When Crawford Electric installed the mural in the lobby of its new offi ce one photo caught the attention of just about everyone who ventured inside. It shows these two early linemen for the co-op in front of a grimy black pickup. Everyone, it seemed, had an idea who the mystery linemen were. So intrigued were visitors that a print of the photo was made and kept handy so it could be studied up close. From this the men have been identifi ed as Orville Keeney and David Franklin Wood. This truck, probably a 1947 International, has a utility bed. Early line trucks were spartan to say the least. Options often didn’t even include a heater. It would be many years before actual lineworking trucks joined the fl eet.


Typical of the many area vineyards, Jonas Fruit Farm shipped tons of ripe grapes during the fall. The harvest was packed into wooden beer boxes, sorted inside a shed and then loaded on a cattle truck with an electrically powered conveyor. Oth-er photos in the shoot showed a bumper crop of grapes, along with the people who picked them. Not much other information was included on this farm, other than the date the photo was taken: September 1961.


Asked what she liked the most about electricity, Louise Eickhoff was quick to reply: “Lights. All it takes is a click and you have light. I even have a light in the basement and it’s really handy,” she told the Rural Electric Missouri-an. For 75 years Louise lived without the benefits of electricity. That ended in 1970 when she finally had a power line run to her home. She moved to the house in 1915 and lived there her entire life, save for a short time during World War II. The first thing she bought after getting electricity was an electric hotplate, which partially replaced the wood cookstove she had been using. “I won’t be using the wood stove much anymore. There will be times when I cook a lot that I will have to use it but no more than I have to. I still do a lot of canning but that will change too when I get my refrigerator. That’s the next thing I want. I still use the cellar. But most of the canning will stop when I get the refrigerator.” At the time just 2% of the U.S. population lived without electricity.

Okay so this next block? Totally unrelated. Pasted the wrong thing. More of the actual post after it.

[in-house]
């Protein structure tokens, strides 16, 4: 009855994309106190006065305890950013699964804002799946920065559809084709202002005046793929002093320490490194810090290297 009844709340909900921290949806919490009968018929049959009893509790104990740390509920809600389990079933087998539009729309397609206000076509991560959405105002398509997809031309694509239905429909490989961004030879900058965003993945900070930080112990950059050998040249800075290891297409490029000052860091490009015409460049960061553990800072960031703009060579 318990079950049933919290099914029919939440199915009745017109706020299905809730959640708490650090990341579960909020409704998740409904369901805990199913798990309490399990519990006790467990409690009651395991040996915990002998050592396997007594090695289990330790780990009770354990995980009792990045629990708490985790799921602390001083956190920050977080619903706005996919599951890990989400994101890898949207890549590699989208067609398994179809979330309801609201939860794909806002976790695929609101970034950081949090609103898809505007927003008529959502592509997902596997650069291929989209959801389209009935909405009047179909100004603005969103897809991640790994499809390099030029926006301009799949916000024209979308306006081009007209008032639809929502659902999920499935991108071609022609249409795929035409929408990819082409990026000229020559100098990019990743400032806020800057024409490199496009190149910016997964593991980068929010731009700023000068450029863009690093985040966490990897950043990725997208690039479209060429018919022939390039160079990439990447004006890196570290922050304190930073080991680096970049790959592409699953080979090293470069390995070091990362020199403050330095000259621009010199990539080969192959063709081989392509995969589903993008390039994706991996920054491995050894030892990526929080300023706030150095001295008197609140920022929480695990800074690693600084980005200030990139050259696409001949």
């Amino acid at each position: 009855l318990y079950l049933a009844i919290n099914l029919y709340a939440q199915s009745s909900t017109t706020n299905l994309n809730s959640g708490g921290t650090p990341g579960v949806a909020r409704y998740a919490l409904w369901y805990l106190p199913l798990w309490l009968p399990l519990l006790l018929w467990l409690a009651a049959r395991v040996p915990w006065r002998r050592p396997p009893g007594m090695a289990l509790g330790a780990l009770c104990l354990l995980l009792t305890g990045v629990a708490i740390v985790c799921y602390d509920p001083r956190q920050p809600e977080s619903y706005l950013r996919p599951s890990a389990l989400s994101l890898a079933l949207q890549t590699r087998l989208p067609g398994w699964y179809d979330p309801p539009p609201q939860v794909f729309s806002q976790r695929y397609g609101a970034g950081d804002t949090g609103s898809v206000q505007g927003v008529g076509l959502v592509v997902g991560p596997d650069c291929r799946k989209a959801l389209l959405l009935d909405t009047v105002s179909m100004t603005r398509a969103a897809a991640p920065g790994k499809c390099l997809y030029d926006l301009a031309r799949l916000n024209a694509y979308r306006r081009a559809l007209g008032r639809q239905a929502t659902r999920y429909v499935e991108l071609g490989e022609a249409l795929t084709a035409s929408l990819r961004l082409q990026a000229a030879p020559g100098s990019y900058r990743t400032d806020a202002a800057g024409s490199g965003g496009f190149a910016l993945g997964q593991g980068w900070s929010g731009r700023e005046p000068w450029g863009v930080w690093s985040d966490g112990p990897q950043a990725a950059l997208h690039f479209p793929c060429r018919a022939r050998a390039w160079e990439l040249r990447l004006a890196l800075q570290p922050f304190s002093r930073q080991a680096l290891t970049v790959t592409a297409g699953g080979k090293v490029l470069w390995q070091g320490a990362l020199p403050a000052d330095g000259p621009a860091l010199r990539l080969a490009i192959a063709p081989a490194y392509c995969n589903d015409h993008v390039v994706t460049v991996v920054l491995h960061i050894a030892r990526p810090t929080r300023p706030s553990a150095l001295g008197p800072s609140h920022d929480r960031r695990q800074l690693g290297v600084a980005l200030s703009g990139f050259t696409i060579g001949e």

Fans turned out by the thousands when Lassie visited Meramec Caverns to film an episode of the popular TV series in 1966, much to the delight of cave owner Lester Dill, who wrote the book on roadside attraction marketing. This Lassie, a male collie who was the third dog to play the celebrated canine, traveled in style. His entourage included two stand-ins for dangerous or stressful work, a chef and three trainers. In this episode Lassie rescued two boys lost in the cave. Crawford Electric helped make the show pos-sible by installing a temporary 7,200-volt line and a trans-former to power the cameras and lights. Lester, one of the early directors of Crawford Electric, earned a walk-on role in the movie. He was joined by twins Monte and Tommy Perkins of St. Clair, who filled in for the human stars when crews adjusted lighting. Cave employees reported the crew was the nicest bunch of people to visit the cave, with no drinking, cussing or unreasonable demands. A Tom Saw-yer movie also was filmed at Meramec Caverns.


Crawford County Sheriff Johnny Giles boarded this helicopter to search for thieves who stole poles belonging to Crawford Electric. The chopper was equipped for spraying power line right of way. Judging by a story in the Rural Electric Missourian, the aircraft likely belonged to con-tractor Townsend Tree Service. During his 24 years as the county’s sheriff, which stretched from 1960 to 1984, Johnny would face much more daunting challenges than nabbing the pole thieves. These included murder, kidnapping, hostage situations, drownings, searches for lost kids, a hunger strike at the county jail, jailbreaks and cattle rustling. Sheriff Giles died in 1989 at age 61 after suffering a heart attack.